OurHistory Picture.jpg

Our History

The Ancient town of Bradstowe

Bradstowe (now Broadstairs) has been a fishing hamlet since ancient times. The Chapel in Albion St (bearing the date 1601), and facing the sea, is sadly no longer owned by the Parish. The original 'Chapel' is believed to date back to the 11th century and was a shrine dedicated to "Our Ladye of Bradstowe".

It was a place of pilgrimage as well as a focus of prayer for fishermen, who would dip their sails in honour of Our Lady as they sailed past. Ship's crews also held services there before sailing, including the crew of the "Great Harry", the most powerful ship built in Tudor times.

A site for what eventually became Holy Trinity Church was originally offered in the High Street, but was considered to be too small.  Captain Good, owner of Fort House (named Bleak House in 1901) offered land to the north of his home.  The original building was 55 feet in length, 45 feet in width, and with walls 35 feet high, and included galleries on all four sides. The architect David Barnes was restricted to the sum of £2,000.  The building was intended for 616 people. Although it was well-built, the building was compared unfavourably with other churches built at the same time. The interior did not contain stained glass windows, statues, or an altar with candles.  Instead, it had box pews, galleries on all four sides, and a tall, ‘three-decker’ pulpit.  The bottom level was for the parish clerk, the next for the minister taking the service, and the top level (the most important) was for the sermon.

One of the first visitors to this church was Charles Dickens who offered a very unflattering description in his work, “Our English Watering Place”:

"We have a church, by the bye, of course – a hideous temple of flint, like a petrified haystack.  Our chief clerical dignitary, who, to his honour, has done much for education... and has established excellent schools, is a sound, healthy gentleman, who has got into little local difficulties with the neighbouring farms, but has the pestilent trick of being right”

This clergyman was The Reverend John Hodgson, and the ‘difficulties’ with the neighbouring farms was caused by the horns of cattle which damaged the doors and walls of the church when they were driven to pasture through the narrow lane, now called Church Road, and onto the cliff top.

In 1862 a tower was designed by a local architect, Mr G. L. Taylor, who estimated it could be built at a cost of £250.  In the end the completed tower cost £846.   Some 50 years later every architect who examined it considered the tower unsafe.  The clock was given by Thomas Crampton.  During its life the tower was used as a seamark, and a warning lantern would be hoisted to assist coasting vessels.  It was finally taken down in 1924. (See Picture of church above taken in 1915).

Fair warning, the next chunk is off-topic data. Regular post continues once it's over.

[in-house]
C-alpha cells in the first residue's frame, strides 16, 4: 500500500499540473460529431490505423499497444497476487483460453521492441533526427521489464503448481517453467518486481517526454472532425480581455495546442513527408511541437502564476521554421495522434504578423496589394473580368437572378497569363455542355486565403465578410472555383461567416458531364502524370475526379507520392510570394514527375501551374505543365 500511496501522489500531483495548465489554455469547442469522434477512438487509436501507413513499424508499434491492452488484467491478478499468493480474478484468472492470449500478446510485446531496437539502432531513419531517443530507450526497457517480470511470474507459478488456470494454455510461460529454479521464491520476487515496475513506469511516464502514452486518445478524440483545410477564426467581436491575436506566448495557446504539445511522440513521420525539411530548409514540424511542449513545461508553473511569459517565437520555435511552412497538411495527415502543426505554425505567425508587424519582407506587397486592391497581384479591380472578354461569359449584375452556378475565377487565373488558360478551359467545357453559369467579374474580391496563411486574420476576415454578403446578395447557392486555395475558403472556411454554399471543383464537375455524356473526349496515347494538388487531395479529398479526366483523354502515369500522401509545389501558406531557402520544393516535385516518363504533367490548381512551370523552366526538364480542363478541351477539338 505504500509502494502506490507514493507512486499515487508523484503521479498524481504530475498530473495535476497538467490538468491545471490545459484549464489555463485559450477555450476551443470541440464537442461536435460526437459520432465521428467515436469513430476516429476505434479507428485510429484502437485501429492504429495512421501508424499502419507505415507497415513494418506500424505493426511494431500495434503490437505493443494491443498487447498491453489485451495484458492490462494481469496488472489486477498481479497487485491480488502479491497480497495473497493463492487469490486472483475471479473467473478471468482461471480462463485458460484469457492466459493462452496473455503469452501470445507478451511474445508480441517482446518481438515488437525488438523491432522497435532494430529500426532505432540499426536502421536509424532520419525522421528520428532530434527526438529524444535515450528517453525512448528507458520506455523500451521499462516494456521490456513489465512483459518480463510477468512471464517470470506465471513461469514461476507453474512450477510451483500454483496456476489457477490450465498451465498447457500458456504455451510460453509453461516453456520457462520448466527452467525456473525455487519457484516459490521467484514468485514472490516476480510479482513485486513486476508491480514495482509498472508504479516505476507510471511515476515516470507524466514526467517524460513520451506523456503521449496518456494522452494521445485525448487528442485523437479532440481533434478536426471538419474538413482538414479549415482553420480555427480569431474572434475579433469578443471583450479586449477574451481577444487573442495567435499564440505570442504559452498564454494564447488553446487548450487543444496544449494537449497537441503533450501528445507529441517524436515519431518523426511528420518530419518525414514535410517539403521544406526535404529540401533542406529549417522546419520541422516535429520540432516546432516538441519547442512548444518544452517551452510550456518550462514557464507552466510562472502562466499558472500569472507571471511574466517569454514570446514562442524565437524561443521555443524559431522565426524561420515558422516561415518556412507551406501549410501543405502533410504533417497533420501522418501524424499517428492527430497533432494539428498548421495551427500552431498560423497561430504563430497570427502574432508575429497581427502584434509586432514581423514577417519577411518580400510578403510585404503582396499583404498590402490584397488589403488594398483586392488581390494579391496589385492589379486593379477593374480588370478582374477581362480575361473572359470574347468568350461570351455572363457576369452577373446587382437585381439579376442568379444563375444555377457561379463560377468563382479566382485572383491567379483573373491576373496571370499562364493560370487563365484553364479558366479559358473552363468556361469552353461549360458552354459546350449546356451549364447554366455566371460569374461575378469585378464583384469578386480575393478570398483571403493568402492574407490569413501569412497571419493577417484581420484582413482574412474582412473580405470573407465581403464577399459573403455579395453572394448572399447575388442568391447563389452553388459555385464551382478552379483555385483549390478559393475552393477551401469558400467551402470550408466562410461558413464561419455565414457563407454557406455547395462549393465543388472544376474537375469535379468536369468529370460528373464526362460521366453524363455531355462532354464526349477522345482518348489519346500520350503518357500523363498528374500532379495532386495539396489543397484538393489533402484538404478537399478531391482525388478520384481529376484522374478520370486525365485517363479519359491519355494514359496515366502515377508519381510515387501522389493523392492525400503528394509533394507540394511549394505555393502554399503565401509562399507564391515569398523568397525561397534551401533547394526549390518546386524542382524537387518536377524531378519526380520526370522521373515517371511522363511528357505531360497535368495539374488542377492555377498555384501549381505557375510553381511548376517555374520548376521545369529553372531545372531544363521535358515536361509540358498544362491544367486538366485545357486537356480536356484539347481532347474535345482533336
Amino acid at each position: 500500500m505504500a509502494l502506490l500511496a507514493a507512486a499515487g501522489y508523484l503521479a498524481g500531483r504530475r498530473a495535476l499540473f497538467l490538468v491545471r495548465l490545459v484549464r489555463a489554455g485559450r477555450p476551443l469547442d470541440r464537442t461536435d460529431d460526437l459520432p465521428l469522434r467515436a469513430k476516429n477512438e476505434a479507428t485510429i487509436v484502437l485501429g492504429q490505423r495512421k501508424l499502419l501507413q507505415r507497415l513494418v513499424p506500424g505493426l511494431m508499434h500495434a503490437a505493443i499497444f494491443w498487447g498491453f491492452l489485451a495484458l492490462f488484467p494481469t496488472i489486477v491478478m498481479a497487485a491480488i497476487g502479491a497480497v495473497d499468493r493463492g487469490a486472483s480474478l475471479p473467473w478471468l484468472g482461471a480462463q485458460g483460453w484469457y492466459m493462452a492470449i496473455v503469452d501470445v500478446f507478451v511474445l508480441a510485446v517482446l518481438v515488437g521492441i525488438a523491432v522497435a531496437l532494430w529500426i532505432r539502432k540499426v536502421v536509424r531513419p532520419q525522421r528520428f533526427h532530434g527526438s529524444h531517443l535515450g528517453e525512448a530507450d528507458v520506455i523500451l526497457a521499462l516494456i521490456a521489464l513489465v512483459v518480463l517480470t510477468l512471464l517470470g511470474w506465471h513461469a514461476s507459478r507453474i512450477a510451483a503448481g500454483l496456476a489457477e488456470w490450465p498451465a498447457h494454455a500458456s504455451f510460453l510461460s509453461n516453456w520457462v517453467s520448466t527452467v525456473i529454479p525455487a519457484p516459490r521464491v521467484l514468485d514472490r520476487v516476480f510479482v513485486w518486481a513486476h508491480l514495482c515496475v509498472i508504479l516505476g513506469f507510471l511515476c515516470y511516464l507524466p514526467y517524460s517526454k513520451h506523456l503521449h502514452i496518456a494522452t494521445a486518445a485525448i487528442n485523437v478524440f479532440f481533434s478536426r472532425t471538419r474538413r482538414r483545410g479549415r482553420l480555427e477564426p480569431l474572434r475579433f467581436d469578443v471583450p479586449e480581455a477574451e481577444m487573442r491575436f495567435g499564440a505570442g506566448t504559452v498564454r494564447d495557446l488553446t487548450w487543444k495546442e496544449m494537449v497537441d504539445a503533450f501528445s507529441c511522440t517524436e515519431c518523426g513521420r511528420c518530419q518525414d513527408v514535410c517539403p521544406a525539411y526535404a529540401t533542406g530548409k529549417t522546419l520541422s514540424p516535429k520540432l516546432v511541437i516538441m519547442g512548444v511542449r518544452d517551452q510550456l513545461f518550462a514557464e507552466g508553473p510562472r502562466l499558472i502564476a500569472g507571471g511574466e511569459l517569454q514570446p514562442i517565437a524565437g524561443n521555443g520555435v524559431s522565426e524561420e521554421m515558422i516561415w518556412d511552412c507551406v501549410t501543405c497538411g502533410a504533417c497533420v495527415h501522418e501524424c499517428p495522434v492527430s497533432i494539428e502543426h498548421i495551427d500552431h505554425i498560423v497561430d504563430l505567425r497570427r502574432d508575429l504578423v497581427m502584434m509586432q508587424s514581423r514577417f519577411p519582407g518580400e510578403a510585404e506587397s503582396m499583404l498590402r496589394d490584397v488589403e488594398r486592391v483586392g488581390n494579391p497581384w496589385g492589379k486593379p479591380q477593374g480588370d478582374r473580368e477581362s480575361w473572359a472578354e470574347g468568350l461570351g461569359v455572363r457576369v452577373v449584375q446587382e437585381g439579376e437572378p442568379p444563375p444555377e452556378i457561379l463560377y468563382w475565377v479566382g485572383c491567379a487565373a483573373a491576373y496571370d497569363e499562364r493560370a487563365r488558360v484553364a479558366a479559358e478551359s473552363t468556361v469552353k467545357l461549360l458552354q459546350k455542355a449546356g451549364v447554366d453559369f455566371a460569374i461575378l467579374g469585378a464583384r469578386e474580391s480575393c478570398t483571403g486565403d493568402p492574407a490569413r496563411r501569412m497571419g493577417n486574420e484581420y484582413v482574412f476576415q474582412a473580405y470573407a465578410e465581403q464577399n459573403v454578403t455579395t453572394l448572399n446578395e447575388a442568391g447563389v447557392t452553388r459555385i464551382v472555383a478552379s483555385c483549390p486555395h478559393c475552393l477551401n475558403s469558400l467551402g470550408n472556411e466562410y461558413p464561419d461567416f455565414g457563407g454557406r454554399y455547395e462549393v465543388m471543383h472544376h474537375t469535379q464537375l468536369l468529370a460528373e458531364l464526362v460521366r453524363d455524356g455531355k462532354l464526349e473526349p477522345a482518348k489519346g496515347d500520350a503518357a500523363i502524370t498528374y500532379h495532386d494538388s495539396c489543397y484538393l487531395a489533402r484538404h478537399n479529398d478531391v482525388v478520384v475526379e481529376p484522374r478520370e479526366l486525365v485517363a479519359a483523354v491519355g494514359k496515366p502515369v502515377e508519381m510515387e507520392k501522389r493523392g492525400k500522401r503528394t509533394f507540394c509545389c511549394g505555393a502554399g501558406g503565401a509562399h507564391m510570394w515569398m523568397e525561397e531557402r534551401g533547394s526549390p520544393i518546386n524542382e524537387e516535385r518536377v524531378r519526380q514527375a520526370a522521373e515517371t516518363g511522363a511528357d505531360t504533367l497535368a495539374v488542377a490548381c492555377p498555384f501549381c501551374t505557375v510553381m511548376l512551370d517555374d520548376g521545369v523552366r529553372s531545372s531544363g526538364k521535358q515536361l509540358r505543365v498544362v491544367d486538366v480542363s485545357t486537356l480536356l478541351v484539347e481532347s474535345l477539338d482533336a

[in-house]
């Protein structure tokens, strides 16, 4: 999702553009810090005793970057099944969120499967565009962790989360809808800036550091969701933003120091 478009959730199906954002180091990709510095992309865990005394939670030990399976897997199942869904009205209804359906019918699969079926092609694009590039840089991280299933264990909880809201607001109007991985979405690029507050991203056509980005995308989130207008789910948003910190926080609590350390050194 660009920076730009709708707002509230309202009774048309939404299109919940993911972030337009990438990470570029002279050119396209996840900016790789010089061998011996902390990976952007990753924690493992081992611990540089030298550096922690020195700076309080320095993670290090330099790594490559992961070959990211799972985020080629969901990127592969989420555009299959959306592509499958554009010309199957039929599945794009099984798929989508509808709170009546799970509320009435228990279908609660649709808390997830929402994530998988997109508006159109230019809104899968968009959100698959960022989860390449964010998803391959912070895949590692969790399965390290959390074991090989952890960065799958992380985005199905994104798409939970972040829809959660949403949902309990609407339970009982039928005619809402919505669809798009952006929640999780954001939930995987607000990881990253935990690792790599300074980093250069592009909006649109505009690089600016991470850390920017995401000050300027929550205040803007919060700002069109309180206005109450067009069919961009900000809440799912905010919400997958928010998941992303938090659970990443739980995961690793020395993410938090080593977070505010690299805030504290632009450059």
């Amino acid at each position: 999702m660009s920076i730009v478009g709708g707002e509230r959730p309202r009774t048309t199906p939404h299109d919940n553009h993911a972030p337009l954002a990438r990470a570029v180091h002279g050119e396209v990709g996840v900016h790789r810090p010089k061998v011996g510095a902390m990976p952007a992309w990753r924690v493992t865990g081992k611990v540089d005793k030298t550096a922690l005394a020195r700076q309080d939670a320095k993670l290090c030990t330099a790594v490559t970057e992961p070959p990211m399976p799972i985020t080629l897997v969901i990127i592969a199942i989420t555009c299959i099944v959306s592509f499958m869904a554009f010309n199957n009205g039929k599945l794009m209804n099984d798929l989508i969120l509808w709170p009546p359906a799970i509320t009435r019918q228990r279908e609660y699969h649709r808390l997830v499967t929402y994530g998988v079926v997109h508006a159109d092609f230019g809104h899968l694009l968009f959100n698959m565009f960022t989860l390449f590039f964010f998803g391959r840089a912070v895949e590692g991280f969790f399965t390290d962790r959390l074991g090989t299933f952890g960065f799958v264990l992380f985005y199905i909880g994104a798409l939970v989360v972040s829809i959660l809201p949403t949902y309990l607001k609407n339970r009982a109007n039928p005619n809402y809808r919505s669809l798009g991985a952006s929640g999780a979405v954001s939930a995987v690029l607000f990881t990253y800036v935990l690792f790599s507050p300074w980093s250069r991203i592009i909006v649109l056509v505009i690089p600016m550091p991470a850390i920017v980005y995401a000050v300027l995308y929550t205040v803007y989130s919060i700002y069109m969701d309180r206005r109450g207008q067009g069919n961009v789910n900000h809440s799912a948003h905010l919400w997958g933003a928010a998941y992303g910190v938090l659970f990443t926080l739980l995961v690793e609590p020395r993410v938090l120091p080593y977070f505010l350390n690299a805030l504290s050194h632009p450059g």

In 1866, with the arrival of The Reverend James Carr as Rector, Holy Trinity became increasingly High Church in both its worship and interior design.  Candles, altars, vestments, regular services of Holy Communion, and a form and order of worship, were all introduced.  The consecration of bread and wine in Holy Communion became the most important part of the service rather than the sermon.

The three stained glass windows on the east wall were presented by members of the Richardson family 1870-1872.  The Richardson family lived in Wrotham House, which was built on the site of the present technical college.

The 19th century saw the catholic revival in the Church of England, led by the 'Oxford Movement' which led to the desire for a larger and more impressive church. This was finally acheived in 1925, when the church in its present form was re-dedicated by Archbishop Randall Davidson on Advent Sunday.

This re-ordering included the re-siting of the Rood Screen across the Chancel  to form the present Lady Chapel in the south aisle. This chapel was last re-ordered in 1980, when a new statue of the Blessed Virgin (in this case "Our Ladye of Bradstowe")was commissioned. She stands in the niche on the East Wall.

In 2011 the Sanctuary Wall at the East End of the church was damp-proofed and re-decorated, and the stained glass windows removed, cleaned and restored. They were then re-installed by John Corey Glass of Deal.

In 2013 the boiler was replaced  at a cost of £30,000.

In 2015 the whole church was completely re-wired and a new computer controlled lighting system was installed.

In February 2016 extensive work was carried out on the Lady Chapel, which included independent heating and full glazing with a decorated glass door. This now provides a fully-contained quiet space for worship, prayer and Sacramental Confession.